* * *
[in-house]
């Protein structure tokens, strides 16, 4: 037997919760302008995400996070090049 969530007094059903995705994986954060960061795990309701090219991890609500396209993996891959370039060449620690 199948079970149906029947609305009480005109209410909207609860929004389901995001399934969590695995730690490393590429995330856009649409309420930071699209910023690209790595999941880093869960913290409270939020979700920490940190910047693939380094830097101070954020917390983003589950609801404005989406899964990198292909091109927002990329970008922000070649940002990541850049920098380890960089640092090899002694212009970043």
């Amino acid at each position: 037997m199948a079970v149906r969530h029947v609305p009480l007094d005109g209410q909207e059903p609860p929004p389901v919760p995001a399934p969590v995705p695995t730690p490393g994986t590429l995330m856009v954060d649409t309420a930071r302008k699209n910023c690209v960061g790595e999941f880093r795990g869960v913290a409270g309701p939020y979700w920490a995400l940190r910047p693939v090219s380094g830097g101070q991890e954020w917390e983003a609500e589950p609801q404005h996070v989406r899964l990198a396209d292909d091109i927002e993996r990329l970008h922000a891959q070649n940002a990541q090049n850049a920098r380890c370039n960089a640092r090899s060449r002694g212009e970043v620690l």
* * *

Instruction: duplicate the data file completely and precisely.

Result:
[in-house]
């Protein structure tokens, strides 16, 4: 037997919760302008995400996070090049 969530007094059903995705994986954060960061795990309701090219991890609500396209993996891959370039060449620690 199948079970149906029947609305009480005109209410909207609860929004389901995001399934969590695995730690490393590429995330856009649409309420930071699209910023690209790595999941880093869960913290409270939020979700920490940190910047693939380094830097101070954020917390983003589950609801404005989406899964990198292909091109927002990329970008922000070649940002990541850049920098380890960089640092090899002694212009970043």
């Amino acid at each position: 037997m199948a079970v149906r969530h029947v609305p009480l007094d005109g209410q909207e059903p609860p929004p389901v919760p995001a399934p969590v995705p695995t730690p490393g994986t590429l995330m856009v954060d649409t309420a930071r302008k699209n910023c690209v960061g790595e999941f880093r795990g869960v913290a409270g309701p939020y979700w920490a995400l940190r910047p693939v090219s380094g830097g101070q991890e954020w917390e983003a609500e589950p609801q404005h996070v989406r899964l990198a396209d292909d091109i927002e993996r990329l970008h922000a891959q070649n940002a990541q090049n850049a920098r380890c370039n960089a640092r090899s060449r002694g212009e970043v620690l």